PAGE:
Fishery managers around the world are using marine conservation technology (i.e. a device that protects organisms and/or habitat) to address high levels of bycatch (i.e. non-target species caught or harmed in the course of fishing). Recent U.S. legislation requires that countries with bycatch of certain protected species adopt conservation technology or else risk embargos. The United States is a leader in developing conservation technologies and is now attempting to spread them worldwide, but the results have been mixed. In this study, I will explore the key factors related to successful cross-cultural promotion of marine conservation technologies by investigating the case studies of the international promotion of turtle excluder devices (TEDs) and circle hooks, which are both used to reduce bycatch of sea turtles. The research will pursue the following research objectives: (1) To describe the types of technology promotion programs used by U.S. agencies and organizations to encourage the adoption of TEDs and circle hooks by fishers outside the U.S. and by fishers of distinct cultural communities within the U.S. (2) To determine which aspects of these promotional transfer efforts helped or hindered the promotion and adoption processes, especially in regards to differences in language, culture, or levels of country development. (3) To describe and codify specific methods used by individuals acclaimed for their abilities to successfully promote adoption of conservation technologies cross-culturally. I will gather data by using a combination of participant observation, interviews, document analysis, and imitation games. I will analyze this information in a rigorous and iterative process of hypothesis testing using a grounded theory approach and multivariate statistical analysis. I will synthesize the findings from this research into a framework of best practices and policy recommendations for promoting the adoption of marine conservation technologies cross-culturally. This study will yield insights into the applicability of the theories of technology transfer, diffusion of innovations, cross-cultural communication and interactional expertise to marine conservation technology and further develop a theory specific for promoting conservation technologies Such a theory would hold value in similar situations, such as the global need to address climate change with alternative fuels and energy efficient technologies.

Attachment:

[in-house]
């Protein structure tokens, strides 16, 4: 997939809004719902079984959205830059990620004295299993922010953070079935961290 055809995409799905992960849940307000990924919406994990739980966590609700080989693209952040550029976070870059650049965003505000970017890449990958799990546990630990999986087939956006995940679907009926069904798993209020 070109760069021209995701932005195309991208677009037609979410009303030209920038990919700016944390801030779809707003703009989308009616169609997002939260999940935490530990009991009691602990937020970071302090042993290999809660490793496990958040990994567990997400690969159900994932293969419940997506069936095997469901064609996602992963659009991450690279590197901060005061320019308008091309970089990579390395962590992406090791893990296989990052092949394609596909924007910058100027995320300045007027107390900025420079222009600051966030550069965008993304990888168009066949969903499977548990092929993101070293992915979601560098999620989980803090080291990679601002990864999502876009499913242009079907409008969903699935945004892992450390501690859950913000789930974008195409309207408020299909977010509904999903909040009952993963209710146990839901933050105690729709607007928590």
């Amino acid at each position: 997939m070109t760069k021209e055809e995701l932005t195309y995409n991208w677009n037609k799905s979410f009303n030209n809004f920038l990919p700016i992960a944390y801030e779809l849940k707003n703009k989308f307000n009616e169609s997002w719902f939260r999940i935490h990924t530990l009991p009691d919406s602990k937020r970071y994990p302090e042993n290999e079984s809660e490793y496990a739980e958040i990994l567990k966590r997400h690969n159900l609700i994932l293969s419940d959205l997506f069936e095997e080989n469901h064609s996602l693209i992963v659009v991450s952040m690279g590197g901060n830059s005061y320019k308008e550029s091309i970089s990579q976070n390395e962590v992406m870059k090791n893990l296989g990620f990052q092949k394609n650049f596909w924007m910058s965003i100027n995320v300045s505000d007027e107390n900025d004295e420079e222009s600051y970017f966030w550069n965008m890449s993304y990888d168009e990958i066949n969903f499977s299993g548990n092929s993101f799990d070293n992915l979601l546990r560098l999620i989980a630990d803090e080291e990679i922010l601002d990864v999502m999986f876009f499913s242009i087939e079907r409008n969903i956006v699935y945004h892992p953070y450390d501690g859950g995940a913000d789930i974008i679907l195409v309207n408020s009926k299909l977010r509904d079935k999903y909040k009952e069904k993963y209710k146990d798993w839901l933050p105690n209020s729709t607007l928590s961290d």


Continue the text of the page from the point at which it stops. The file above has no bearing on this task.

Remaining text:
Kiki is based at the School of Marine Affairs, University of Washington.